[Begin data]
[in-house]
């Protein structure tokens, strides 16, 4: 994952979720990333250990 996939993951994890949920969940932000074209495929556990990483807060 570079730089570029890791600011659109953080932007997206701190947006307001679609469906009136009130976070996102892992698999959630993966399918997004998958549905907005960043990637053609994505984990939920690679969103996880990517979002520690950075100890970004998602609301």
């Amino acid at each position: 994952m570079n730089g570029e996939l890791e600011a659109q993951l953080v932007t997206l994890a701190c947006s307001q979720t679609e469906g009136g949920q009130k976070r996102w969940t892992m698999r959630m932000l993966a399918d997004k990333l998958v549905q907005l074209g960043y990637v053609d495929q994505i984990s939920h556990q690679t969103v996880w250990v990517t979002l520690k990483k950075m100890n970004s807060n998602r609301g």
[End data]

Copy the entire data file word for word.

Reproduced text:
[in-house]
């Protein structure tokens, strides 16, 4: 994952979720990333250990 996939993951994890949920969940932000074209495929556990990483807060 570079730089570029890791600011659109953080932007997206701190947006307001679609469906009136009130976070996102892992698999959630993966399918997004998958549905907005960043990637053609994505984990939920690679969103996880990517979002520690950075100890970004998602609301």
């Amino acid at each position: 994952m570079n730089g570029e996939l890791e600011a659109q993951l953080v932007t997206l994890a701190c947006s307001q979720t679609e469906g009136g949920q009130k976070r996102w969940t892992m698999r959630m932000l993966a399918d997004k990333l998958v549905q907005l074209g960043y990637v053609d495929q994505i984990s939920h556990q690679t969103v996880w250990v990517t979002l520690k990483k950075m100890n970004s807060n998602r609301g």